“America’s Sweetheart,” that’s how one publication described Gilda Radner at the peak of her career on the comedy series, Saturday Night Live, a title few performers, comic or otherwise, have so aptly been worthy of.
Gilda, an American comedienne and actress, born in 1946 in Detroit, Michigan to a well-to-do family, renounced the usual lifestyle associated with her background and opted for a career in comedy.
After dropping out of the University of Michigan where she was studying drama, Gilda moved to Canada and made her stage debut in the 1972 Toronto production of Godspell with another soon-to-be Saturday Night Live cast member, John Belushi. After a brief stint with Second City, an improvisational comedy troupe, they both moved to New York where they were featured players on the National Lampoon Radio Hour, a popular program syndicated to some 600 U.S. radio stations from 1973 to 1975.
Gilda was the first person to be cast for Saturday Night Live, which premiered in 1975, and shot to stardom as one of the original members of the Not Ready for Prime Time Players. During her five year run on the show, she created such characters as Roseanne Roseannadanna, an aggressively obnoxious news commentator; Baba Wawa, a spoof of journalist, Barbara Walters; the slightly deaf and eternally confused Emily Litella; Lisa Loopner, the sinus-afflicted teenage nerd; Jewish-American princess, Rhonda Weiss; Judy Miller, an over-imaginative little girl who entertains herself in her room by putting on shows and commercials and dresses up in costumes; and Candy Slice, a wickedly funny take-off on punk singer, Patti Smith, just to name a few. She also famously parodied such celebrities as Olga Korbut, Annette Funicello, and Lucille Ball, to whom her comic timing and knack for physical comedy were often compared. In 1978, Gilda won an Emmy Award for her efforts, as well as the love and respect of her fans and coworkers.
In her final season of Saturday Night Live, Gilda appeared on Broadway in her highly acclaimed one-woman show, Gilda Radner- Live From New York, which was later (and not so successfully) produced as a concert film called Gilda Live (1981). During production, she married Saturday Night Live band front man and guitarist, G.E. Smith. Not long into the marriage, Gilda met comic actor, Gene Wilder, on the set of Buck Henry’s Hanky Panky, a movie they were filming together. Gilda fell head over heels, and she and Smith were soon amicably divorced.
Gilda went on to make a second film with Wilder, The Woman in Red, released in 1984. On September 18th of that year, the two were married in a small ceremony in the south of France. Gilda created her own bridal attire: a straw hat with flowers tucked in the ribbon on the black rim with her hair piled underneath it, a lacy, white silk blouse, and long, gray culottes, black tights, and black ballet shoes– gray because it was her second marriage. Sparkle, her Yorkshire terrier, was also in attendance, as the “bridesdog,” as Gilda referred to her, and wore a straw hat too, with pink streamers.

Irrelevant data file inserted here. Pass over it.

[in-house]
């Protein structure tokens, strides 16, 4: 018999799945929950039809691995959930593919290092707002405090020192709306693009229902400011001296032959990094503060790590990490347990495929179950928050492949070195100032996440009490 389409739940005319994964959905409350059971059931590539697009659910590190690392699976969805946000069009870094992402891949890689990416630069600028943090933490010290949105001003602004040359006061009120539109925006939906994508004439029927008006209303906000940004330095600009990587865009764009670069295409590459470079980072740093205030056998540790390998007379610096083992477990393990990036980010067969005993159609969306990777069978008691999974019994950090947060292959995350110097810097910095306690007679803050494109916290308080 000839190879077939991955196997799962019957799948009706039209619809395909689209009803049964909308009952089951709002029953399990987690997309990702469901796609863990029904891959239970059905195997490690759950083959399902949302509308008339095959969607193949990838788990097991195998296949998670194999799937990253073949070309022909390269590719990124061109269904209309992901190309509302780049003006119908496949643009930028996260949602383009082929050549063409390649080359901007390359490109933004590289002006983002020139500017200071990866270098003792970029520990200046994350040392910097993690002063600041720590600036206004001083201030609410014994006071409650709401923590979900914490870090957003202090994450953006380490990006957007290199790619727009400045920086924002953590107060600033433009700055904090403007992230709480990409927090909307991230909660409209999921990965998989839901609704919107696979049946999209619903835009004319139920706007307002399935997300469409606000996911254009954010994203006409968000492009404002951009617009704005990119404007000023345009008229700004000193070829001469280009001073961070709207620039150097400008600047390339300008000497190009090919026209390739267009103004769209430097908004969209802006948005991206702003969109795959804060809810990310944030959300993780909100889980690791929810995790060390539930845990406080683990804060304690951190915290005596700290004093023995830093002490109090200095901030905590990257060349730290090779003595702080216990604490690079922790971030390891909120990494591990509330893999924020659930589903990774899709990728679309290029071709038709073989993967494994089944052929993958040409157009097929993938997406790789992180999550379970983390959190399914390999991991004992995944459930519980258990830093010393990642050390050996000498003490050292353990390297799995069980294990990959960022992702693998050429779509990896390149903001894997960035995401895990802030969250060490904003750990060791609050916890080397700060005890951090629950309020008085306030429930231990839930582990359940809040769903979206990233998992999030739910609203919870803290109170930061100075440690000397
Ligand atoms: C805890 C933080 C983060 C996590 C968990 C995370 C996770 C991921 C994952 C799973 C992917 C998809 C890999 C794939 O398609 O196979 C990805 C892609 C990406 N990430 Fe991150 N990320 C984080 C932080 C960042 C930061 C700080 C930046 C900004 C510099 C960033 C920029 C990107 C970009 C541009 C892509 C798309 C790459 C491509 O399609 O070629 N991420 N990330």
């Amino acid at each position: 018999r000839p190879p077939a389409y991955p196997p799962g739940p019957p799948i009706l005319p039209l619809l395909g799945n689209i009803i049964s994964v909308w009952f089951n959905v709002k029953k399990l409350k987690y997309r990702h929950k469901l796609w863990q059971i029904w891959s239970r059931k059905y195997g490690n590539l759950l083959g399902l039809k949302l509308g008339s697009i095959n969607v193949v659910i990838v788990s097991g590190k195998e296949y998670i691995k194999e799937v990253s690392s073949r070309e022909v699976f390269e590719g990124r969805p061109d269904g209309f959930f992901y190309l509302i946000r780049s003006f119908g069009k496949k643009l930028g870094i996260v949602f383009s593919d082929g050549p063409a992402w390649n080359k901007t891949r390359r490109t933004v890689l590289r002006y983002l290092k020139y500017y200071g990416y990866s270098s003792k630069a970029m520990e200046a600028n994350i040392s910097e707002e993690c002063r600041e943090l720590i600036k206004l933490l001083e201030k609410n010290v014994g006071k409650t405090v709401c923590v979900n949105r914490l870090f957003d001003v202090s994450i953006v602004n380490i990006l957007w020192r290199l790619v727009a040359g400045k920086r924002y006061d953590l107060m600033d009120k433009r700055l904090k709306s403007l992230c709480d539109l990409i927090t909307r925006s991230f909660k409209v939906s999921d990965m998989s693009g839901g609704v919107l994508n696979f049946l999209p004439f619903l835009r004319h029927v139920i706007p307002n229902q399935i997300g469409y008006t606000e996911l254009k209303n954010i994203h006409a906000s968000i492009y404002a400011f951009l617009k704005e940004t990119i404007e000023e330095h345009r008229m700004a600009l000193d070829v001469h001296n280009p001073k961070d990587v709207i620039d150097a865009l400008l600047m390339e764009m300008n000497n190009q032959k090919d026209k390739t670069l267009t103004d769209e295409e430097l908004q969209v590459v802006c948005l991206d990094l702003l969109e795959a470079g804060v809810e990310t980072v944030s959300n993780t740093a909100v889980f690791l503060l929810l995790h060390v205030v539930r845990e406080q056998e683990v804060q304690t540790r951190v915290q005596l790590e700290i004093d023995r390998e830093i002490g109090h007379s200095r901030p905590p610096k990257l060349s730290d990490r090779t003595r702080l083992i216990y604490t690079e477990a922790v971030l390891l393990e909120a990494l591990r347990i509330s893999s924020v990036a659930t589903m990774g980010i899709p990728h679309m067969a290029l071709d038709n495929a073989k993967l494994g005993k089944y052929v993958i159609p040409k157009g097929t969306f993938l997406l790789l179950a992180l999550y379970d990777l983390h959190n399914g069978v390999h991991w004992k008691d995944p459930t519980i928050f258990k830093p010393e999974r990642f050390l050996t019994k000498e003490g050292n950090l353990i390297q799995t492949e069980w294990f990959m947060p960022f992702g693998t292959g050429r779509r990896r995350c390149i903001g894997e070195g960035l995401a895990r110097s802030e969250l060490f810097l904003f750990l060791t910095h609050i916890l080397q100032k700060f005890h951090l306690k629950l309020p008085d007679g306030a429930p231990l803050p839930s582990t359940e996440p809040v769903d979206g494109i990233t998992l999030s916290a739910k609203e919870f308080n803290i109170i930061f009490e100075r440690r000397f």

Gilda was at her happiest: she and Gene were anxious to start a family, and, through his support and with the help of therapy, she finally found the strength to attack the bulimia she’d been suffering from since the early seventies. Unfortunately, their plans to have a child met with two miscarriages.
During production of their third movie together (Haunted Honeymoon 1986), Gilda experienced severe fatigue and upper leg pain and was treated for Epstein-Barr virus. When her health continued to deteriorate, a CAT scan was ordered and a malignancy was confirmed. On October 24, 1986, Gilda Radner was diagnosed with ovarian cancer. After two years of cancer therapy (surgery, chemotherapy, and radiation treatment), she was told she had gone into remission. She wrote a book: It’s Always Something, an autobiographical account of her struggles with cancer, in hopes of helping others living in the world of medication and uncertainty. Gilda became an icon for public awareness of both detection and treatment of ovarian cancer.
Gilda returned to the small screen in 1988 and won an Emmy nomination for guest starring as herself on the HBO TV comedy, It’s the Gary Shandling Show, which would end up to be her final television appearance. That same year, she planned to host an episode of Saturday Night Live, but a writers’ strike caused the cancellation of the season. In the spring, it was sadly discovered her cancer had recurred and spread to other areas of her body. She was admitted to Cedar-Sinai Medical Center in Los Angeles for another CAT scan. Fearing she wouldn’t wake up from the procedure, Gilda was given a sedative to reduce her anxiety. She fell into a coma, and never regained consciousness. Gilda passed away three days later, on May 20, 1989 at 6:20 in the morning with her husband at her side.
Gilda Radner: a little slip of a thing with ordinary girl-next-door looks, a Cocker Spaniel hairstyle, and twinkling eyes– “American’s Sweetheart,” impossibly dead at age 42. She never had time to find the post-Saturday Night Live fame which surely would not have escaped her. But her charming innocence, joyfulness, and subversive humor will not be forgotten. Gilda Radner remains forever loveable, forever young, and absolutely, unspeakably funny. … Expand
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|Saturday Night Live: Season 24||Sep 26, 1998||Herself||tbd|
|Saturday Night Live: Season 10||Oct 6, 1984||Herself||10|
|Saturday Night Live: Season 5||Oct 13, 1979||Herself||10|
|Saturday Night Live: Season 4||Oct 7, 1978||Herself||10|
|Saturday Night Live: Season 3||Sep 24, 1977||Herself||10|
|Saturday Night Live: Season 2||Sep 18, 1976||Herself||10|
|Saturday Night Live: Season 1||Oct 11, 1975||Herself||7.4|